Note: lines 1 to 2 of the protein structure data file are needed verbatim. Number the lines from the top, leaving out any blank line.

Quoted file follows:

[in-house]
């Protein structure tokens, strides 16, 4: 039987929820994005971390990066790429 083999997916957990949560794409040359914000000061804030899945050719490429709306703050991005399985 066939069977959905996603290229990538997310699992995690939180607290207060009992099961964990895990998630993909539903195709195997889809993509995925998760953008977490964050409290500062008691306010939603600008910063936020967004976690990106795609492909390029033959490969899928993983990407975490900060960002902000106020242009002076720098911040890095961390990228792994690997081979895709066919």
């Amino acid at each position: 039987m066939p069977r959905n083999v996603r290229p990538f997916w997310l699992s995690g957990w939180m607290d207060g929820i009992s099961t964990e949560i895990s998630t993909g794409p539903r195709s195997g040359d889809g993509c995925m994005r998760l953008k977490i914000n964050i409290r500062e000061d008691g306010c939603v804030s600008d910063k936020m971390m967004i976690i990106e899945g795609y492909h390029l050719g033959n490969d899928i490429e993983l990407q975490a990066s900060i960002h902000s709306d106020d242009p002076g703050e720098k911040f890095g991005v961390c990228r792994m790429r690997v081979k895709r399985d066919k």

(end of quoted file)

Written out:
[in-house]
């Protein structure tokens, strides 16, 4: 039987929820994005971390990066790429 083999997916957990949560794409040359914000000061804030899945050719490429709306703050991005399985 066939069977959905996603290229990538997310699992995690939180607290207060009992099961964990895990998630993909539903195709195997889809993509995925998760953008977490964050409290500062008691306010939603600008910063936020967004976690990106795609492909390029033959490969899928993983990407975490900060960002902000106020242009002076720098911040890095961390990228792994690997081979895709066919």